Location: Sugarcane Field StationTitle: First Report of Orange Rust of Sugarcane Caused by Puccinia kuehnii in Ivory Coast and Cameroon) Author
Submitted to: Plant Disease
Publication Type: Peer Reviewed Journal
Publication Acceptance Date: 12/13/2010
Publication Date: 3/1/2011
Citation: Saumtally, S.A., Viremouneix, T.R., Ahondokpê, B., Girard, J.R., Castlebury, L.A., Dixon, L., Glynn, N.C., and Comstock, J.C. First Report of Orange Rust of Sugarcane Caused by Puccinia kuehnii in Ivory Coast and Cameroon. Plant Dis. 95:357. 2011. Interpretive Summary: With the confirmation of sugarcane orange rust in the West African countries of Cameroon and the Ivory Coast; this is a possible source of origin of the pathogen, Puccinia kuehnii to Florida and the Western Hemisphere. Sugarcane orange rust was first detected in Florida in 2007 the first detection of the disease in the Western Hemisphere. Although sugarcane brown rust is believed to have been originated from Cameroon, there had been no confirmed reports of sugarcane orange rust in Africa. Through scientific contacts sugarcane rust samples were obtained and confirmed the presence of the orange rust pathogen, Puccinia kuehnii, in Cameroon and the Ivory Coast indicting a possible source of origin of sugarcane orange rust pathogen to the Western Hemisphere. A comparison of the DNA molecular sequences between P. kuehnii isolates between Africa and the Western Hemisphere needs to done to substantiate this.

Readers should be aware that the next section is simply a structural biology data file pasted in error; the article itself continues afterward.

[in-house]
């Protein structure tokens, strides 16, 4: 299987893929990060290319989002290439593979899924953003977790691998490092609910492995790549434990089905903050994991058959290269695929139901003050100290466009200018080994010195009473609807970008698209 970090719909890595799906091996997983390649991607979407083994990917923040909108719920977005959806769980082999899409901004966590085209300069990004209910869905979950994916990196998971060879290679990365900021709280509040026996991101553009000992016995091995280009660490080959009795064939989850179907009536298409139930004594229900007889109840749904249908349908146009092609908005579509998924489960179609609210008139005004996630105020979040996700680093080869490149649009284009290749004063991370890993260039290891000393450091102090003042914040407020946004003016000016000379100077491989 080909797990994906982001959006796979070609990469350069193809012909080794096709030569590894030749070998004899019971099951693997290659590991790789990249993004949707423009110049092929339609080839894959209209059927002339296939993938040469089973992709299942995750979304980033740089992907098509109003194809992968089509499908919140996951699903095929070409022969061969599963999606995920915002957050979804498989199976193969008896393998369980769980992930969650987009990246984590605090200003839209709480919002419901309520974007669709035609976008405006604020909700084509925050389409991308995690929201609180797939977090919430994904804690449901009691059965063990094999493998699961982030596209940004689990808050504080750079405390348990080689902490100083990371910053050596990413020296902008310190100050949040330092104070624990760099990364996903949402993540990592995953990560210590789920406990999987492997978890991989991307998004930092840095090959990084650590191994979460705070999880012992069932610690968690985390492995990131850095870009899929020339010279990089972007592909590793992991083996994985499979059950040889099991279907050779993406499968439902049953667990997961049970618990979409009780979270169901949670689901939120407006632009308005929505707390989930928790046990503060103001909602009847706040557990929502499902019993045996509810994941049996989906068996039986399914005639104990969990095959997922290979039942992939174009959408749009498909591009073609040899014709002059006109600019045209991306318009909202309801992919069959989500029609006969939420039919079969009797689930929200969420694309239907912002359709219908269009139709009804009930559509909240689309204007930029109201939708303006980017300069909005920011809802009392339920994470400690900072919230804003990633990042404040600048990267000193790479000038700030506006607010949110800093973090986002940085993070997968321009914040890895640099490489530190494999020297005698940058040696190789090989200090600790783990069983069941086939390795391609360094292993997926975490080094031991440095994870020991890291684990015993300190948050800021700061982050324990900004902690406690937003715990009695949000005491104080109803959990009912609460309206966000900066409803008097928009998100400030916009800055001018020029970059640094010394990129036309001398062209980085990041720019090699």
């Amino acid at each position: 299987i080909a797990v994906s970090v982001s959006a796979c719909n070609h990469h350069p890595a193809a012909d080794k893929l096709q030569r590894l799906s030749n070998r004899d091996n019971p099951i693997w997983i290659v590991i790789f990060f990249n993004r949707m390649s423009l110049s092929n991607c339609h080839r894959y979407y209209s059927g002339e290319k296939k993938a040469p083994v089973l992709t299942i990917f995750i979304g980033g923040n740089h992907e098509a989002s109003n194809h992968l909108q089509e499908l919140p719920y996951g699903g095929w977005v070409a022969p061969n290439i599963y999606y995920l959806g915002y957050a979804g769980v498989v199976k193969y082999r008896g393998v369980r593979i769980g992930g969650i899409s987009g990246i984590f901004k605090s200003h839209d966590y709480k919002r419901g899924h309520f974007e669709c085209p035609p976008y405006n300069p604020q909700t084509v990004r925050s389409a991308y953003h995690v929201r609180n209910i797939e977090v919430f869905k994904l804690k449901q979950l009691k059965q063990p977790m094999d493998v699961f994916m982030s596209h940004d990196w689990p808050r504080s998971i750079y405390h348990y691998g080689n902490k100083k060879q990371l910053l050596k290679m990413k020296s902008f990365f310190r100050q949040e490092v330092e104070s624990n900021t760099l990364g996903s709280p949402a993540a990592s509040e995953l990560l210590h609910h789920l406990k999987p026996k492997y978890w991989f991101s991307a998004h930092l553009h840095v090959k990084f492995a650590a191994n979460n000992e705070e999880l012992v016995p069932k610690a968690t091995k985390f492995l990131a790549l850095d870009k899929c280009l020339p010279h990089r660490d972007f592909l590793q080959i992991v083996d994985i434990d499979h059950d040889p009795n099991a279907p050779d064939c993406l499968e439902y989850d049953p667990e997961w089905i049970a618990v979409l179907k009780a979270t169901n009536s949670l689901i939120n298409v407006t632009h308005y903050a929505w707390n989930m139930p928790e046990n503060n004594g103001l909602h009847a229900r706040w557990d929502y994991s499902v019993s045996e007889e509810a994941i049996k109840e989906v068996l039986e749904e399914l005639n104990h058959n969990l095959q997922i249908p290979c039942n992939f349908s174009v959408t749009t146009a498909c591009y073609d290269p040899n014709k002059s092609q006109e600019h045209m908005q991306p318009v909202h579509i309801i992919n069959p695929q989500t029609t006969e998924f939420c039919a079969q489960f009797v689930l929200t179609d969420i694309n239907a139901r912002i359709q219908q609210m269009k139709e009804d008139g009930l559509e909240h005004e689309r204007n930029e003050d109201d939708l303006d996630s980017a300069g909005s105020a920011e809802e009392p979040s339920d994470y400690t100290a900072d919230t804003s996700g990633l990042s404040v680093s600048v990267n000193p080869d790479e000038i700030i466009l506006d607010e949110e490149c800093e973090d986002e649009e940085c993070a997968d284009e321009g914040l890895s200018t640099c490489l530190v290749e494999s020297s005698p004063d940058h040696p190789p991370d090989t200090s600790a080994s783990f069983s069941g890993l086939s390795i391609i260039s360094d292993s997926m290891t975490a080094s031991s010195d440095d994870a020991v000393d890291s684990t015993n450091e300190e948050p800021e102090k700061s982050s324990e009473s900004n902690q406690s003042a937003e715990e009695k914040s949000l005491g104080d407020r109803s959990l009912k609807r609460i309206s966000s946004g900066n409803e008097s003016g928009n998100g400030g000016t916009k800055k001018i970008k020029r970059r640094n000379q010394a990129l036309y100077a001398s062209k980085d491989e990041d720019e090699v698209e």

Technical Abstract: Orange rust of sugarcane caused by Puccinia kuehnii was detected in Florida in 2007. It was hypothesized that the pathogen originated from Africa because brown rust of sugarcane (syn. common rust) was introduced to the Western Hemisphere from Africa. Requests for rust infected sugarcane samples were made to several Western and Central African countries to investigate if orange rust of sugarcane was present but as yet undetected. Orange rust had not previously been reported from Western or Central Africa. At Zuénoula, Ivory Coast in July 2009, symptoms of sugarcane rust were observed on cultivars SP 71-6180 and Co 997 and appeared distinct to those of brown rust of sugarcane. A year later in May 2010, rust infected specimens of SP 71-6180 and Co 997 from the same location and also from Borotou in Ivory Coast were sent to the USDA-ARS Systematic Mycology and Microbiology Laboratory in Beltsville, MD for identification. Also, in May 2010, sugarcane rust was observed at Mbandjock and Nkoteng in Cameroon on cultivars D 88172, FR 87482 and RB 72-454, and on breeding clones RCmr 07/319 and RCmr 07/1121. All specimens showed morphological characteristics consistent with orange rust of sugarcane, described in detail in (2). DNA isolated from all samples was successfully amplified with P. kuehnii specific primers targeting ITS1 of rDNA (3). The ITS2 and 5’ nuclear large subunit rDNA region of the rust specimens from Ivory Coast (BPI XXXX GenBank Accession No.XXX) and Cameroon (GenBank Accession No. XXXX) were sequenced. DNA sequences for all were identical to sequences of P. kuehnii and distinct from known sequences of P. melanocephala available in GenBank. To our knowledge this is the first confirmed report of orange rust of sugarcane in Western and Central Africa. 1. Comstock, J.C., et al. Plant Dis. 92:175. 2008. 2. Glynn, N.C., et al. Plant Pathology. 59:703-711. 2010.